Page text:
Prominent and Respected CA Leaders Oppose AB 199, Higher Housing Costs

Today, opposition lined up against AB 199 (Kansen Chu, D – San Jose) during the measure’s first policy hearing in the Assembly Committee on Labor and Employment. Joined by more than 100 organizations in opposition to the measure, California Community Builders provided opposition testimony. The California Community Builders is a nonprofit that works to close the wealth gap between low and middle income communities by building low-cost housing for low-income families, and supporting the removal of barriers that exist for minority families to enter the middle-class through homeownership and the associated wealth accumulation opportunity.

“The effect of AB 199 is not modest and the current language will have terrible impacts on the most vulnerable communities in California. It’s way too much for way too many in our communities. It will have a terrible effect on renters – specifically renters of color as some are paying up to 80% of their income on rent. There is an alarming wealth gap that exists in California and the only way to meaningfully close that gap is through wealth accumulation through homeownership. The effects of this bill will deny our communities access to homeownership, and if it denies us access to homeownership, it denies our communities the ability to enter the middle class,” said John C. Gamboa of California Community Builders.

Mr. Gamboa’s testimony noted that opposition statements have been issued by noted Latino civil rights pioneer Herman Gallegos, who helped found the National Council of La Raza; from retired California Supreme Court Justice and civil rights lawyer, the Honorable Cruz Reynoso; and the Honorable Joe Coto, a former member of the California State Assembly who also served as Chair of the California Latino Legislative Caucus. Mr. Gamboa was joined by housing experts in providing opposition testimony where both illustrated how the bill would significantly increase housing costs and the effect the bill would have on the ability low income communities to access affordable housing.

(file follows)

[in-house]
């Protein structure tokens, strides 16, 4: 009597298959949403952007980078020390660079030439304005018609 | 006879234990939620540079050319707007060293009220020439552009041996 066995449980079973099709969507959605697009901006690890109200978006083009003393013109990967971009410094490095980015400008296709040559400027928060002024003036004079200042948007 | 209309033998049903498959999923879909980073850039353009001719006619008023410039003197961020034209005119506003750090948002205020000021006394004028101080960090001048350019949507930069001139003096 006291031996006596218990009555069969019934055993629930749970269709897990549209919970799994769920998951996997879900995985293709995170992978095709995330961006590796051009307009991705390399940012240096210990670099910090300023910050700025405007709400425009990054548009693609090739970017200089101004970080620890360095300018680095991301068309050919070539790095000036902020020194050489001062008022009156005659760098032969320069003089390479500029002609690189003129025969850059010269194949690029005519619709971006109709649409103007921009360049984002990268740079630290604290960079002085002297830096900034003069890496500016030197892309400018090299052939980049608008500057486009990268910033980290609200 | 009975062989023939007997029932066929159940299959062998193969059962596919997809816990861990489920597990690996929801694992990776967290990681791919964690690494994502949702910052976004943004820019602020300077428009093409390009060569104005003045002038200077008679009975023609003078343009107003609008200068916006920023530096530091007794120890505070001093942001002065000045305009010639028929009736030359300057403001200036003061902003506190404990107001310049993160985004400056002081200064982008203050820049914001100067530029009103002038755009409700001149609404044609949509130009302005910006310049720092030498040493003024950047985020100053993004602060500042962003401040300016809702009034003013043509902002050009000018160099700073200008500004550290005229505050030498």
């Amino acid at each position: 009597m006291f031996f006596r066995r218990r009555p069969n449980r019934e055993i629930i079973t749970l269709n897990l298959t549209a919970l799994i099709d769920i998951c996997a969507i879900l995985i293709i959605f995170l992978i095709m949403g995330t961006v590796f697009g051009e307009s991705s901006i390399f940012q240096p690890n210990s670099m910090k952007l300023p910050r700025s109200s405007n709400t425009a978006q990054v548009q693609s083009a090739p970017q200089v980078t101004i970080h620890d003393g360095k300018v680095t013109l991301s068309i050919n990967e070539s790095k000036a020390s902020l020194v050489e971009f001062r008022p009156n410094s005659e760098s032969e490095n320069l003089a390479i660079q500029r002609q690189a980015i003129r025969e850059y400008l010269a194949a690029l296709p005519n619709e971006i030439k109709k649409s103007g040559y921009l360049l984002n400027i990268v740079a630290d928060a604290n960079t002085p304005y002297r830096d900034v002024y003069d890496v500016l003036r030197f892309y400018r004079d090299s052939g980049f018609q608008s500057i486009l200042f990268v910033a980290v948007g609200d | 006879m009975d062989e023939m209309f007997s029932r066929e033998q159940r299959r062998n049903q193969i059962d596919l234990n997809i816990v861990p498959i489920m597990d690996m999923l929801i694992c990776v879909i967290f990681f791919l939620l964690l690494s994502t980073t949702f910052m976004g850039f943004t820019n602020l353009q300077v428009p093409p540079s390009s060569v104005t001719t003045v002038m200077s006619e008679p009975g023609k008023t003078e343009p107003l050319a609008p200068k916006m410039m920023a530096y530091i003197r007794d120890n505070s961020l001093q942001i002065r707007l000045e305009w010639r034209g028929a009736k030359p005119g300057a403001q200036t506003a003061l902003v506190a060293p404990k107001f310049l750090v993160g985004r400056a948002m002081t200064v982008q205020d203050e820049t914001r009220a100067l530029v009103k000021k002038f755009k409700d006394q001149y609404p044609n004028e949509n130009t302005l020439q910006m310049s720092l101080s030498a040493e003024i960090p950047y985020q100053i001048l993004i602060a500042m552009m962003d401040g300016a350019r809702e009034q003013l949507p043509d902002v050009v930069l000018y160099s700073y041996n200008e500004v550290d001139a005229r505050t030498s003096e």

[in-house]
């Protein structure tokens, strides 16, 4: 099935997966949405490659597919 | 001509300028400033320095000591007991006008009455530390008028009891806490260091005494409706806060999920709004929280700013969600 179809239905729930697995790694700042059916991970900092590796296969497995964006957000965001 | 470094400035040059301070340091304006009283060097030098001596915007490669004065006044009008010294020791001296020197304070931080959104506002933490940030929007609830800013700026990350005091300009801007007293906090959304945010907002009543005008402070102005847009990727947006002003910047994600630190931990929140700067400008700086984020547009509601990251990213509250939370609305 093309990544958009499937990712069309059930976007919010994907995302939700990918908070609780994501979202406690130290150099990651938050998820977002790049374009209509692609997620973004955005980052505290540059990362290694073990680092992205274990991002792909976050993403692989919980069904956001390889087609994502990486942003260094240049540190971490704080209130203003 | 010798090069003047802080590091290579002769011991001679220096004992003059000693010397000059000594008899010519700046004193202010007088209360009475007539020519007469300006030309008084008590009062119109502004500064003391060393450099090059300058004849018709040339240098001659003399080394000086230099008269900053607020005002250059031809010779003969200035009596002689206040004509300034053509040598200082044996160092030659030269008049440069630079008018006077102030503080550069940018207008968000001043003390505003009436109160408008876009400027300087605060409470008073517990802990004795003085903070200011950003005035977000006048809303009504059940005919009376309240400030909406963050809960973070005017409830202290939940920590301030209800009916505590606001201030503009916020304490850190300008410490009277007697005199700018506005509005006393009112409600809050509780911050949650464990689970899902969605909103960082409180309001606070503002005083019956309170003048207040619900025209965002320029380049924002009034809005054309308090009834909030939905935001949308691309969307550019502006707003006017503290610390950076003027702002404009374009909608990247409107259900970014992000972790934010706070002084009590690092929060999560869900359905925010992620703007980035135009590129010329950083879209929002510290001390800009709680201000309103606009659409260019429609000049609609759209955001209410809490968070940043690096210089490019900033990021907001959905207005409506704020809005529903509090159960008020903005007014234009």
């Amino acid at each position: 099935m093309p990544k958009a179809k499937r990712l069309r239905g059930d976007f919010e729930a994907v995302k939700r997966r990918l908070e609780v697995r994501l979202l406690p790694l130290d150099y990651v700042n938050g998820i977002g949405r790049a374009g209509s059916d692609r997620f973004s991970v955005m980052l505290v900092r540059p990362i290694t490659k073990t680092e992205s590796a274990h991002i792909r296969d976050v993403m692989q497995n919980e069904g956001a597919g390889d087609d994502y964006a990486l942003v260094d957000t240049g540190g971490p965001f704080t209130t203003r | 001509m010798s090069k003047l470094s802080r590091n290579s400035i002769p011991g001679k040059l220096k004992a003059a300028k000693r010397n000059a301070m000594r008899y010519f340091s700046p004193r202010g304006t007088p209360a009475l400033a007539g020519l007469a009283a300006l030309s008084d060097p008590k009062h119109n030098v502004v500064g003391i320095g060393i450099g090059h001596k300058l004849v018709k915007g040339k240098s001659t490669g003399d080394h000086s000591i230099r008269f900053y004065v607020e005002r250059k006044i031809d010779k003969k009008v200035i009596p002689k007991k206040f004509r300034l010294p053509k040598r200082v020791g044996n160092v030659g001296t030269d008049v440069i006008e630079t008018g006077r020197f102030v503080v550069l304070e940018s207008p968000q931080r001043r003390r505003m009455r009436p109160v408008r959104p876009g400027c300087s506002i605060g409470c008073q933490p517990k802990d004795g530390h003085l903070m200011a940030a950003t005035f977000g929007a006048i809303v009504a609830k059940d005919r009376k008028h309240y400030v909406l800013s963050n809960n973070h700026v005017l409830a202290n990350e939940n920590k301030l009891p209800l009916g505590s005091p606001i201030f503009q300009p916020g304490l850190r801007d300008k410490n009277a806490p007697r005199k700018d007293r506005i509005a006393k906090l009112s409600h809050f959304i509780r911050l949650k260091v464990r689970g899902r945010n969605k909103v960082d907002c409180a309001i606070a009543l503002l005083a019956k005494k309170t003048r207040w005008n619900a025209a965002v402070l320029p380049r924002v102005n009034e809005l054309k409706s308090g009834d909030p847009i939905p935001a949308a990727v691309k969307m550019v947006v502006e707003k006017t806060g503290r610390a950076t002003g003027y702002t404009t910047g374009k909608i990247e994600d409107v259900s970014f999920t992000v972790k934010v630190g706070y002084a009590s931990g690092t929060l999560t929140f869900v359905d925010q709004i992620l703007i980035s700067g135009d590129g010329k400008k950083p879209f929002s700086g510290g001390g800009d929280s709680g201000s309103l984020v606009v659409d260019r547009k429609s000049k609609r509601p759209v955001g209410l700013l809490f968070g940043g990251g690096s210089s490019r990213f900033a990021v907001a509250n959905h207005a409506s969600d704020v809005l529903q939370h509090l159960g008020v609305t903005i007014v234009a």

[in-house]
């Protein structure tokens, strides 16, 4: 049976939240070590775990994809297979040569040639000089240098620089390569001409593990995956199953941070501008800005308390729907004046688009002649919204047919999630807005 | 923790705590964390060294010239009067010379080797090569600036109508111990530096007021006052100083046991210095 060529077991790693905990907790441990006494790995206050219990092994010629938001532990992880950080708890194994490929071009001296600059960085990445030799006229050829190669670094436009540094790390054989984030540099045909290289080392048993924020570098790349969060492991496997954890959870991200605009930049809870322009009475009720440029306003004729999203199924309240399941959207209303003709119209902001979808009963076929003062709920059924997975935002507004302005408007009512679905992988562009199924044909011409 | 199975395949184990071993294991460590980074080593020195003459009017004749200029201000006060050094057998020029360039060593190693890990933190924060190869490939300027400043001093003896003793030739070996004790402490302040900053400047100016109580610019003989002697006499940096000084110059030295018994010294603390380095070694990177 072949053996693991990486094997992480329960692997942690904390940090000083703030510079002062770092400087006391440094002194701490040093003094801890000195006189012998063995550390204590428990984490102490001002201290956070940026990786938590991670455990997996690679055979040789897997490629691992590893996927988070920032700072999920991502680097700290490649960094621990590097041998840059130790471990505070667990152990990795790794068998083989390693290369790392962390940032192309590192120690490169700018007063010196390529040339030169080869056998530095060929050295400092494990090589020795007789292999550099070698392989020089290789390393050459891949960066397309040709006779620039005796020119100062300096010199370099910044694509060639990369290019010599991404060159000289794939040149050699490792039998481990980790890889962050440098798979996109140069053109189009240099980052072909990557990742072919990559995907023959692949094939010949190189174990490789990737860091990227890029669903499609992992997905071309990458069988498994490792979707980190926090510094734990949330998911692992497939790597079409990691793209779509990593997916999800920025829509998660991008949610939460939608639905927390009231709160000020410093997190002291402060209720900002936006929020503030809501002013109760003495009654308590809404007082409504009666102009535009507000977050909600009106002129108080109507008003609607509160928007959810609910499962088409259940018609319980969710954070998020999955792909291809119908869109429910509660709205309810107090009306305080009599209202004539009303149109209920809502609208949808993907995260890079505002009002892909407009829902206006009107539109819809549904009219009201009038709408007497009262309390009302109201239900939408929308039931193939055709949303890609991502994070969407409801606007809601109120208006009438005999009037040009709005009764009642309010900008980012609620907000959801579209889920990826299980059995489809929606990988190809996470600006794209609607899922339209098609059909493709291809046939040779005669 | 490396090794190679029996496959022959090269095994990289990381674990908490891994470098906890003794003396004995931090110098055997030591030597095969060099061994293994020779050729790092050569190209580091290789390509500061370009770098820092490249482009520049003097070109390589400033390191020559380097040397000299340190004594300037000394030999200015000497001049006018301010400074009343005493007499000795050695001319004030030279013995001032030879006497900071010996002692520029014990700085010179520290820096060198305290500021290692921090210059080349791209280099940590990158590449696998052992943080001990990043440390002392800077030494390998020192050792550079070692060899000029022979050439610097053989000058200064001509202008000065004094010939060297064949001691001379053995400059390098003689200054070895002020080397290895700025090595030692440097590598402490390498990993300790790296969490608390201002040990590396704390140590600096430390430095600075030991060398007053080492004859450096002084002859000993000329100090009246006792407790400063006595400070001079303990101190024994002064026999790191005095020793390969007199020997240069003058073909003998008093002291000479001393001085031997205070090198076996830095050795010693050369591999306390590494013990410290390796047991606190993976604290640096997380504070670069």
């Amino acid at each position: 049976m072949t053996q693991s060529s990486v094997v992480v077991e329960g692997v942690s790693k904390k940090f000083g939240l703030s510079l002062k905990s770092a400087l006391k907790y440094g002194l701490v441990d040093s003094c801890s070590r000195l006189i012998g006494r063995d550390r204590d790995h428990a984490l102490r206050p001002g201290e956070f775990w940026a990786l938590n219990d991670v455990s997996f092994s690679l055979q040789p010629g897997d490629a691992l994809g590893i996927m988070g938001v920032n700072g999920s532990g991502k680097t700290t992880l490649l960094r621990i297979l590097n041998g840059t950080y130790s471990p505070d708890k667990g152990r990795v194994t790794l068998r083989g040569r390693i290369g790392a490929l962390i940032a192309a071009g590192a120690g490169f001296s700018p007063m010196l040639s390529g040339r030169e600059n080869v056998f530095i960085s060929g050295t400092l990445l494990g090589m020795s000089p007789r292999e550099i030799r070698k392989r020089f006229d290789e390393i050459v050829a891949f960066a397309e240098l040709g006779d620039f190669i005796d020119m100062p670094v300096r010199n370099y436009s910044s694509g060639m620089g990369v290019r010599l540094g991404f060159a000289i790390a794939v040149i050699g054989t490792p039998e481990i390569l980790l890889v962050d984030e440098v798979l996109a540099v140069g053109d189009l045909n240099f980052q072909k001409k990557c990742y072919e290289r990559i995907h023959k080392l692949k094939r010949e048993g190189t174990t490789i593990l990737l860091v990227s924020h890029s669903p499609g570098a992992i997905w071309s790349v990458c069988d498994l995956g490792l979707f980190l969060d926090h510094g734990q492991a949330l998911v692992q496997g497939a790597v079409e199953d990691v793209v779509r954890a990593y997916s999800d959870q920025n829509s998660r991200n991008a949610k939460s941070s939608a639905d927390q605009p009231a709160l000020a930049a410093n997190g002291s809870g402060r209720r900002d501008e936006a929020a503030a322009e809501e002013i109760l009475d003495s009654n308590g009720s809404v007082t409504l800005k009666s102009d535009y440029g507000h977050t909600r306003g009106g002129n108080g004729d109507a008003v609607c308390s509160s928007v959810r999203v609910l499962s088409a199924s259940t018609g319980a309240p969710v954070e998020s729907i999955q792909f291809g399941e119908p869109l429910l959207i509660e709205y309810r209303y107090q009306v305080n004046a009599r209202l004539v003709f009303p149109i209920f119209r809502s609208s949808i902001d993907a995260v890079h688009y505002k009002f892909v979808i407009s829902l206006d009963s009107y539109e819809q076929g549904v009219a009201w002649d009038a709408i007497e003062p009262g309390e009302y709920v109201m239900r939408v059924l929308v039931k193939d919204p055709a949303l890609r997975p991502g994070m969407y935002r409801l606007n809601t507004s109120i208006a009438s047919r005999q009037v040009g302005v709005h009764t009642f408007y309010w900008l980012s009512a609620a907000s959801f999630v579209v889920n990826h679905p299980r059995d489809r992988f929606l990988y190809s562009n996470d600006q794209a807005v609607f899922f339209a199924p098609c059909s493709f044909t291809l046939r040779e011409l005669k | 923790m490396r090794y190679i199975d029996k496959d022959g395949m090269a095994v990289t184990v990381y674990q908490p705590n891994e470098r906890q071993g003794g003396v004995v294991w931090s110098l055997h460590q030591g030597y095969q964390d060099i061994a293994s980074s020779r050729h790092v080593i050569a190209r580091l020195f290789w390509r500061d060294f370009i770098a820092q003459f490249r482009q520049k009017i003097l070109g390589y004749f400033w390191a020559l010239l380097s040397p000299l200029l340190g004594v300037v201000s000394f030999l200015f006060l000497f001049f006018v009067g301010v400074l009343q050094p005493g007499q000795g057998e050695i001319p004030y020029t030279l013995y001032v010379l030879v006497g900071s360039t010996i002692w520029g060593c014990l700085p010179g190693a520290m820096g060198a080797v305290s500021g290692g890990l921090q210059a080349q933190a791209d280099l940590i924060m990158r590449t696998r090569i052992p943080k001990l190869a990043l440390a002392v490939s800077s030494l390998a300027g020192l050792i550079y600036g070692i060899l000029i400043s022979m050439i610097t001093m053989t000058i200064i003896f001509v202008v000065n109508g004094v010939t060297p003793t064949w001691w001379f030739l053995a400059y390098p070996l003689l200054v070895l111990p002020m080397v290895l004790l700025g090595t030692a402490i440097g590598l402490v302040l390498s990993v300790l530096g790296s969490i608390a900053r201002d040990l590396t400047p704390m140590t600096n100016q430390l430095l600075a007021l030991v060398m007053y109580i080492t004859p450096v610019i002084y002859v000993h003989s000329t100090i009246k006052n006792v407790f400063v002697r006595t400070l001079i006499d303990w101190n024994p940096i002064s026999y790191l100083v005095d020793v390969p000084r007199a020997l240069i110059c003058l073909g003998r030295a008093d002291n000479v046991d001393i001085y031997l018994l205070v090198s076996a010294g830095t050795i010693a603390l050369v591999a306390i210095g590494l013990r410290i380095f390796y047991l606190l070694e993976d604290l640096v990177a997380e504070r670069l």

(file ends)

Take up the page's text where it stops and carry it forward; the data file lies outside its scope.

“California’s housing costs are already the highest in the country, and AB 199 will make housing even more expensive. This is a misguided proposal that rewards only a select few and imposes massive new housing costs on everyone else. It puts the American Dream of homeownership even further from realization for all moderate income families, especially for communities of color who are so far behind. California should be doing everything it can to make housing more affordable, not more expensive. In the name of all that is fair and just, I strongly urge you to vote no on AB 199,” read the statement from Mr. Gallegos.

“The bill, unintentionally I believe, will drive up housing costs for every Californian, especially the most vulnerable – families of color, single parents with children and seniors on fixed incomes. It is so discouraging that we could even consider a measure to benefit a small segment of workers to the detriment of all others struggling to make ends meet. There is no doubt in my mind that AB 199 could drive up homelessness and keep poor families poor. In the name of social justice, I urge you to oppose AB 199,” read the statement from Justice Reynoso.